Our laws do tell them, but they don’t work. Beating them up or sending them to jail don’t work either because more than the desire or testosterone, it is the cultural ideas or social norms that they they have grown up with, which drive them. Our culture should ask them to stop. Or we have to change our culture.

In PNG, the government itself has admitted that there is this notion of ‘Big Man’ leadership in the country’s culture, which denotes power and control associated with masculinity and physical strength. The leaders are expected to be men. No wonder, women are treated like witches, sexual objects and objects for oppression and assault.

Till recently in PNG’s parliament, 108, out of the total 109 members, were men. India is in a similar boat - only eight percent of its parliament members are women.

WHO notes that “ideologies of male sexual entitlement” and “the unequal position of women relative to men and the normative use of violence to resolve conflict” are associated with violence against women. In layman terms, it means men have this irrational notion of power over women.

India also has this culture of masculine-control. Our dismal data on women shows it too: it has a poor sex ratio (more men than women and a son-bias), very poor gender inequality index and shameful indices for women’s economic opportunity, literacy and income. A study by TrustLaw, run by Thomson Reuters Foundation, in 2011, found India to be the fourth most unsafe place in the world for women. The lack of safety begins in the womb itself.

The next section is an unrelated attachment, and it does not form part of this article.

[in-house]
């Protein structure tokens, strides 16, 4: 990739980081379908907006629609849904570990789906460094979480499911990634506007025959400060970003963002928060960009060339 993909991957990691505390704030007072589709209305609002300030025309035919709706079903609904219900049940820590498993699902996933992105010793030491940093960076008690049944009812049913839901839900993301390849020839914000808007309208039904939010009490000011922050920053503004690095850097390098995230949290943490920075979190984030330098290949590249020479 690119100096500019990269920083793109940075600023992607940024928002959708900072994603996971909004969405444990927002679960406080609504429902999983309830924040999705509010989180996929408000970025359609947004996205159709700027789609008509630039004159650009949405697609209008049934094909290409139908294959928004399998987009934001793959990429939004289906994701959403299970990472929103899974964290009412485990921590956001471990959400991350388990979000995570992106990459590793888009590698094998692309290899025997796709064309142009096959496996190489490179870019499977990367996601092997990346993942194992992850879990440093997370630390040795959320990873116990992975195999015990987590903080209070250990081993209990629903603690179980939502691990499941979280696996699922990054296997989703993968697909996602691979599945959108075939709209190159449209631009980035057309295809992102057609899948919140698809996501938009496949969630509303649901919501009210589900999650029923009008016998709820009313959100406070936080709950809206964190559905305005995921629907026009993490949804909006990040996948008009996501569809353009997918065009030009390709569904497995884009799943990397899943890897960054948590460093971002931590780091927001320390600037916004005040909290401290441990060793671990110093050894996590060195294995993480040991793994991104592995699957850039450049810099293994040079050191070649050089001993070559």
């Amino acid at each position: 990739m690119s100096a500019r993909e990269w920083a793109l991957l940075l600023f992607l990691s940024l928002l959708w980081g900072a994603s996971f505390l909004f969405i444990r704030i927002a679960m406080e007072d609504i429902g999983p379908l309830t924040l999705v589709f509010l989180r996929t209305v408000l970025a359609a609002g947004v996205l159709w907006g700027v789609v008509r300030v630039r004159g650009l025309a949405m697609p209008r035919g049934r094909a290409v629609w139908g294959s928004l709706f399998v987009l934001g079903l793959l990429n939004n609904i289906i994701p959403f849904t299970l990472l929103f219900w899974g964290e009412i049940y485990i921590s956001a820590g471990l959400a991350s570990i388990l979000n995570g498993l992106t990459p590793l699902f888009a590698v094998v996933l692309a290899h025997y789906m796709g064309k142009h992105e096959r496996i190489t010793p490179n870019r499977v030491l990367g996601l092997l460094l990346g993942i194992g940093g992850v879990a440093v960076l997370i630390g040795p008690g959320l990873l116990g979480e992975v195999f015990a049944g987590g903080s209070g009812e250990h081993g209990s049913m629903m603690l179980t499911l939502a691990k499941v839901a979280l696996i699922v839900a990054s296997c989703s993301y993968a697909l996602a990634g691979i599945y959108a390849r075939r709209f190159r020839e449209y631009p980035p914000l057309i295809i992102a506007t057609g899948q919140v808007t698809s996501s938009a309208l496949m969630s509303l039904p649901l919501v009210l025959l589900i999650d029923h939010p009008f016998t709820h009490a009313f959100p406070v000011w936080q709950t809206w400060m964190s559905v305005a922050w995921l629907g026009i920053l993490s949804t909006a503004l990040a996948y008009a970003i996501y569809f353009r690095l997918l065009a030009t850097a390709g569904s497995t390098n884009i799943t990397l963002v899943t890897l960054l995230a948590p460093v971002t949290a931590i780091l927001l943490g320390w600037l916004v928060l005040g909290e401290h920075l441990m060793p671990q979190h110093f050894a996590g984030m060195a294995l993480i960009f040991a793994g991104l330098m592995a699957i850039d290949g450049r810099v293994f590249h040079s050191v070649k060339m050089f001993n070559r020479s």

Where do we start?

We have to start with our men - in politics, in popular culture, in community and at home. There is an increasing acknowledgement of the role of men and boys in reducing violence against men. Studies show that boys who grow up watching gender-based violence, whether at home or in society, tend to be violent against women.

The men who exercise dominance over women, whether in parliament, khap panchayats, public places or in movies, set the norms for other men to exercise power in a similar way. Kids who grow up watching this tend to be like them.

These role-models have a pathological problem, whether they are our politicians or film-stars.

It has to change.

Next time, when you cheer an unruly group of lumpen men led by the macho hero collectively leching an item-girl on screen, don’t forget that you are encouraging a culture of sexual objectification and domination over women. Next time, when India’s criminal-politicians block the move to reserve 30 per seats in Parliament for women, don’t forget they are indirectly fostering violence against women.

It’s not cool to be macho in a country where women are raped.

The Prime Minister of PNG, a man, has admitted that his country has a problem. It’s time Manmohan Singh and our bulked up popular heroes stood up and admitted it as well.